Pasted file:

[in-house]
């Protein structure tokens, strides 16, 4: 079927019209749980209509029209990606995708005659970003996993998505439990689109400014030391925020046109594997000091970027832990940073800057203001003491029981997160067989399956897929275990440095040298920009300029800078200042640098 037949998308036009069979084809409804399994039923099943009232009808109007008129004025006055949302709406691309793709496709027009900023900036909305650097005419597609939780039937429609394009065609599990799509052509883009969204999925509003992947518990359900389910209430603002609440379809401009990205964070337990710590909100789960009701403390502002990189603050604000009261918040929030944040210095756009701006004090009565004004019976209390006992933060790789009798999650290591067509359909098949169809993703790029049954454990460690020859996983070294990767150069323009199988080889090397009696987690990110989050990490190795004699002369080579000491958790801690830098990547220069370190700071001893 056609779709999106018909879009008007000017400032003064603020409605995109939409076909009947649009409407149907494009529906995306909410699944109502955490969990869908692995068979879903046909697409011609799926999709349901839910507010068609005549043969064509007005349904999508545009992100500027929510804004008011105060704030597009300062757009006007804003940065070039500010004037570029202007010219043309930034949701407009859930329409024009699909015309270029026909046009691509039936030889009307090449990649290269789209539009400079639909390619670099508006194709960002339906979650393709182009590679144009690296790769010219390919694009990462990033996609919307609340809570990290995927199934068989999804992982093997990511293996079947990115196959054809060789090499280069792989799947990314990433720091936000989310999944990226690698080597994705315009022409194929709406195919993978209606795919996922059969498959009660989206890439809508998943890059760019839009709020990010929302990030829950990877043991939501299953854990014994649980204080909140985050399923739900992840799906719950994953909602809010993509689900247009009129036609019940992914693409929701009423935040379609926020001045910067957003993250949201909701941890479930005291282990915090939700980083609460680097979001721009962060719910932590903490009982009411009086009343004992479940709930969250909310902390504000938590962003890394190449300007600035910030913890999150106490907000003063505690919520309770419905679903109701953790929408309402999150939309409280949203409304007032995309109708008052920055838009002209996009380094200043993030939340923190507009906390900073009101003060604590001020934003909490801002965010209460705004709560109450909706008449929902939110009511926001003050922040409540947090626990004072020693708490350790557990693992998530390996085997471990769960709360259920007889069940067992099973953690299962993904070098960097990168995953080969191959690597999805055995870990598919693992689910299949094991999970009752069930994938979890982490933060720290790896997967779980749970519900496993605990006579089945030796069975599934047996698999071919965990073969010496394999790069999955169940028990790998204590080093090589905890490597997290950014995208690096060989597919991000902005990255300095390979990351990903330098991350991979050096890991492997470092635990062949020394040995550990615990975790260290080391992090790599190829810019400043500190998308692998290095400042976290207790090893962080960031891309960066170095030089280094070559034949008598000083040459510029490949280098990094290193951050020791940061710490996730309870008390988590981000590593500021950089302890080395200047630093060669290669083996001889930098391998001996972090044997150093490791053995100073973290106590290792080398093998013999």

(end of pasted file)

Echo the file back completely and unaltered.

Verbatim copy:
[in-house]
């Protein structure tokens, strides 16, 4: 079927019209749980209509029209990606995708005659970003996993998505439990689109400014030391925020046109594997000091970027832990940073800057203001003491029981997160067989399956897929275990440095040298920009300029800078200042640098 037949998308036009069979084809409804399994039923099943009232009808109007008129004025006055949302709406691309793709496709027009900023900036909305650097005419597609939780039937429609394009065609599990799509052509883009969204999925509003992947518990359900389910209430603002609440379809401009990205964070337990710590909100789960009701403390502002990189603050604000009261918040929030944040210095756009701006004090009565004004019976209390006992933060790789009798999650290591067509359909098949169809993703790029049954454990460690020859996983070294990767150069323009199988080889090397009696987690990110989050990490190795004699002369080579000491958790801690830098990547220069370190700071001893 056609779709999106018909879009008007000017400032003064603020409605995109939409076909009947649009409407149907494009529906995306909410699944109502955490969990869908692995068979879903046909697409011609799926999709349901839910507010068609005549043969064509007005349904999508545009992100500027929510804004008011105060704030597009300062757009006007804003940065070039500010004037570029202007010219043309930034949701407009859930329409024009699909015309270029026909046009691509039936030889009307090449990649290269789209539009400079639909390619670099508006194709960002339906979650393709182009590679144009690296790769010219390919694009990462990033996609919307609340809570990290995927199934068989999804992982093997990511293996079947990115196959054809060789090499280069792989799947990314990433720091936000989310999944990226690698080597994705315009022409194929709406195919993978209606795919996922059969498959009660989206890439809508998943890059760019839009709020990010929302990030829950990877043991939501299953854990014994649980204080909140985050399923739900992840799906719950994953909602809010993509689900247009009129036609019940992914693409929701009423935040379609926020001045910067957003993250949201909701941890479930005291282990915090939700980083609460680097979001721009962060719910932590903490009982009411009086009343004992479940709930969250909310902390504000938590962003890394190449300007600035910030913890999150106490907000003063505690919520309770419905679903109701953790929408309402999150939309409280949203409304007032995309109708008052920055838009002209996009380094200043993030939340923190507009906390900073009101003060604590001020934003909490801002965010209460705004709560109450909706008449929902939110009511926001003050922040409540947090626990004072020693708490350790557990693992998530390996085997471990769960709360259920007889069940067992099973953690299962993904070098960097990168995953080969191959690597999805055995870990598919693992689910299949094991999970009752069930994938979890982490933060720290790896997967779980749970519900496993605990006579089945030796069975599934047996698999071919965990073969010496394999790069999955169940028990790998204590080093090589905890490597997290950014995208690096060989597919991000902005990255300095390979990351990903330098991350991979050096890991492997470092635990062949020394040995550990615990975790260290080391992090790599190829810019400043500190998308692998290095400042976290207790090893962080960031891309960066170095030089280094070559034949008598000083040459510029490949280098990094290193951050020791940061710490996730309870008390988590981000590593500021950089302890080395200047630093060669290669083996001889930098391998001996972090044997150093490791053995100073973290106590290792080398093998013999």